Emerald City Factoring Company is located in the Heart of Oz. Let’s say that your construction client’s project is all the way over in Kansas, so there is no chance that you or your wizard staff can visit the job site to protect your investment and market to others on the site. In that case contract with a broker, or a construction manager, to visit the site on your behalf. Get some eyes and ears on the ground at the job site, and be sure to review the budgets and job cost reports on a regular basis. If you want to get really creative, partner up with a bookkeeper who is local to the construction client and job site. Ask that your construction client consider using a chosen bookkeeper who knows how to manage construction job costing and billing. You’ll be singing the praises of Glinda, the Good Bookkeeping Witch of the North before you can say “there’s no place like home, there’s no place like home, there’s no place like home.”
The c-c-c-cowardly Lion gets Courage
It’s always easier to get something done when you have a little bit of experience. Dorothy didn’t get home without taking a few calculated risks. Consider funding a small deal, perhaps a spot factor on a small project will give you some practice but won’t cause you to lose sleep. You can learn the lingo of the contractor (and flatter your client) by asking questions about the business. Or, consider working with non-competing factoring company who does construction and let them teach you the ropes.
Just watch, before long you’ll be chanting in your sleep: “There’s no factoring like construction factoring…”
Steve Ontiveros is the founder and president of The Factoring Place, Inc. a privately held full service factoring brokerage firm specializing in construction factoring deals (including progress billing.) He can be reached at firstname.lastname@example.org or 510.223.1285
I’ve worked in the alternative business lending industry for quite a while and I’ve noticed something off about many of the marketing campaigns. Some lenders have gotten so caught up in the funding that they’re losing sight of what it’s like to run a small business. Admit it, we’re all a little rusty even if we were once small business owners ourselves.
I started working as a deli clerk when I was 15 years old and continued to do it part time until my senior year of college when I began waiting tables at a restaurant instead. I could definitely tell you a few things about the daily grind and the epic drama that happens in the back of the house on a Friday night, but it’s been a while since I lived it.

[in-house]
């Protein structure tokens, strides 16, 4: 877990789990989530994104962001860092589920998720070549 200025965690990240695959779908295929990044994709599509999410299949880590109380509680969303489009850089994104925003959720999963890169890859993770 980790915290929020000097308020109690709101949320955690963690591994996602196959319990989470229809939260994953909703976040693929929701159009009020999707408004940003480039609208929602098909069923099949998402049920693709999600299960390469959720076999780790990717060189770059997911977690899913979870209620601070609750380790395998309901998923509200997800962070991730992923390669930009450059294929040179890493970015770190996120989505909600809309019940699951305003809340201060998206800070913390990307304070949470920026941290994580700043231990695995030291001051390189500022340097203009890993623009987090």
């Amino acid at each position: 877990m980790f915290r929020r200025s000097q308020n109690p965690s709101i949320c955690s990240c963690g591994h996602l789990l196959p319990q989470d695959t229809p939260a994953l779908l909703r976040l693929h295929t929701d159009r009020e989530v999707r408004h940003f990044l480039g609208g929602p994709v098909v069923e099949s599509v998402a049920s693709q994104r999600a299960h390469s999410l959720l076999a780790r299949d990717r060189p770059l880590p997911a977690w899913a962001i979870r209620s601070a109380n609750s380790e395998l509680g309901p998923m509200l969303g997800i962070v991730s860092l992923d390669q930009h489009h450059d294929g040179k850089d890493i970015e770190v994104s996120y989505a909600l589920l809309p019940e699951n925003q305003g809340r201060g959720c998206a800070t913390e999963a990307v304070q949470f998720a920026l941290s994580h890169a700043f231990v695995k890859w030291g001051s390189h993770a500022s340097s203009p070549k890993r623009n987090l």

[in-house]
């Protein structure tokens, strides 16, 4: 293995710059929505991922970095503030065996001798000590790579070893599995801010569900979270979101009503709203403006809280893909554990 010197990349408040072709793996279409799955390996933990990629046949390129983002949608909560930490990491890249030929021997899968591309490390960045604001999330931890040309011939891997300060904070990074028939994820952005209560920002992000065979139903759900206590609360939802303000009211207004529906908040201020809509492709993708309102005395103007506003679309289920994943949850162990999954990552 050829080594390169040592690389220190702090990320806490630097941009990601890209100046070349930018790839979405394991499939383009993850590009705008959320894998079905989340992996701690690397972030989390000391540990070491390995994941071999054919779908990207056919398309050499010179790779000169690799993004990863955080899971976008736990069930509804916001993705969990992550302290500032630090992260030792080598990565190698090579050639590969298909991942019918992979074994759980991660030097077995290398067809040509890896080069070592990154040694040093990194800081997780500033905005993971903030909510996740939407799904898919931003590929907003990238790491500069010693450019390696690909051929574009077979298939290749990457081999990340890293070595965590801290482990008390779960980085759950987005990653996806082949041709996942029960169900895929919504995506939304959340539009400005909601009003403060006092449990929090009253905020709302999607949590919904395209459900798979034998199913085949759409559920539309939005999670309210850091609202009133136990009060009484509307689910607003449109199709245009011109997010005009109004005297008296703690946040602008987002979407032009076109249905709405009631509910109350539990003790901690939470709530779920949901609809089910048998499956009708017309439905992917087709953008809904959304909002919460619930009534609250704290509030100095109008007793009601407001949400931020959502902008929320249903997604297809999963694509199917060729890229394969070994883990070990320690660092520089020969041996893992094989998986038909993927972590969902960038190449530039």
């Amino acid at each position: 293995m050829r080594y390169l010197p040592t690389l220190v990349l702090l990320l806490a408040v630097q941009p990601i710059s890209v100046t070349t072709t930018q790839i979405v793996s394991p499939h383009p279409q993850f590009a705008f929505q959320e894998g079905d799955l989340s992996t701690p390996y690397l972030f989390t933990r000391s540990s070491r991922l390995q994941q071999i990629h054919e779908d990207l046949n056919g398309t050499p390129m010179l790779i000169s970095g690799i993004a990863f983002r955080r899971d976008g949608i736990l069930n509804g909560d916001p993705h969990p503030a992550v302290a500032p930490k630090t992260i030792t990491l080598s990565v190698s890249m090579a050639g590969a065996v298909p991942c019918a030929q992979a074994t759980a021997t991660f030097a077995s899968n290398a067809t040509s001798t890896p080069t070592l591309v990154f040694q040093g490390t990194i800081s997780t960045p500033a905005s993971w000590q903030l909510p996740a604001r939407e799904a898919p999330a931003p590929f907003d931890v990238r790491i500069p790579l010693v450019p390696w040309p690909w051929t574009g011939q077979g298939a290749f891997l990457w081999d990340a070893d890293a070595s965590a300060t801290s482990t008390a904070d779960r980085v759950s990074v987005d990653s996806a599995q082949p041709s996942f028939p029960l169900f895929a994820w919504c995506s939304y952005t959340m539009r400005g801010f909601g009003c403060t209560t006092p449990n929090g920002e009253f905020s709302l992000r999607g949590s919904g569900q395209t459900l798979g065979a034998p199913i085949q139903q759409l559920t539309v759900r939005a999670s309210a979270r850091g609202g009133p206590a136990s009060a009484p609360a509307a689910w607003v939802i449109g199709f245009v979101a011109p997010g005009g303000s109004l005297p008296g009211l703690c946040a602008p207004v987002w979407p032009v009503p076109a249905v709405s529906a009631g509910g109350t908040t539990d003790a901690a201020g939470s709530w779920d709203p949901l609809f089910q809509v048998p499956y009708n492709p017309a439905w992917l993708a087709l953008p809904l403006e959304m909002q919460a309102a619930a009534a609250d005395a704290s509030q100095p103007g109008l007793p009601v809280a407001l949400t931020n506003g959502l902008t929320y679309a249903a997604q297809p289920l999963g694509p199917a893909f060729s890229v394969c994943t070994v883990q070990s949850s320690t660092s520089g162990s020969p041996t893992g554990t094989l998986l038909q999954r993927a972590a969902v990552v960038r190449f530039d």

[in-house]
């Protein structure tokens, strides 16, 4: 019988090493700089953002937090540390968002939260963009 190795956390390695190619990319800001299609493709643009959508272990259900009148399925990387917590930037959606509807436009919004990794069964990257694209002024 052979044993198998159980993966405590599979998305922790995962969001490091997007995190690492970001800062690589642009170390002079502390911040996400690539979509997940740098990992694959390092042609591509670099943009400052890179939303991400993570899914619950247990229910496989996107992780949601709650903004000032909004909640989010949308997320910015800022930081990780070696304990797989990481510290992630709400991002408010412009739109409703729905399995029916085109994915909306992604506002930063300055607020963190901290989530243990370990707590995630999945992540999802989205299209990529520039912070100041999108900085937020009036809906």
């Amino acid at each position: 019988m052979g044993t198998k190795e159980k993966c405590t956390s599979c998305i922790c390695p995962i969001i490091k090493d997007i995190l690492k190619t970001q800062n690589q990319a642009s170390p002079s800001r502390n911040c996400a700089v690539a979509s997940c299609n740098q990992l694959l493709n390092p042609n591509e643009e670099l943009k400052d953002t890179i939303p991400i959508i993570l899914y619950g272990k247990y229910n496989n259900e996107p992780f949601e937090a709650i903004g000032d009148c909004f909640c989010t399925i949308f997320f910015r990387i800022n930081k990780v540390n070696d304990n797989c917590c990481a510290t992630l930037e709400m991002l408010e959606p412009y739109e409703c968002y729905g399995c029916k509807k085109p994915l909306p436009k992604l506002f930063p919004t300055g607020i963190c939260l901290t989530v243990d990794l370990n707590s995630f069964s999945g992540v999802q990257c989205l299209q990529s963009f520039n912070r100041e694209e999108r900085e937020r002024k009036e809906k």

But don’t you own a small business now? Yes, I do. I’ve been a part of two successful Merchant Cash Advance start-ups and I went off on my own full-time near the end of 2011. These days I have vendors, invoices, customers, contractors, accountants, and lawyers to deal with. I have monthly financials to reconcile, servers to monitor, and office rent to pay. But let’s be honest, my experience doesn’t really translate if I’m on the phone with a merchant that just had a waitress quit, a 12-top walk out on the bill, and an oven break, all while a health inspector is doing an unannounced review. Yeah, something about THAT is a little different than my day-to-day routine.
Sometimes we need to take a step back and stop trying to find the algorithm that best calculates FICO scores and monthly cash flow figures and start analyzing small businesses for what they really are. That led us to an interesting idea; Why not have actual merchants spell it out for us? What better way for us to connect with the retailers and service people of the U.S. than to have a two way dialogue right here on MPR?
Starting today, we’re announcing our experimental Small Business Corner, aka The Frontline. A small group of actual retail store owners or managers are going to contribute regularly with stories, tips, and advice about what it’s like for them. I think it will be insightful for us, as well as for the other small business owners that visit our site.
As the alternative business lending industry gets more saturated, shouting from the rooftops that you have “cash available with fast approvals!” isn’t a way to connect with the actual businesses that may benefit from a cash infusion. I’m guessing we’ll learn what does. These contributors are free to write what they want, so there’s no telling what’s in store. We hope you enjoy it.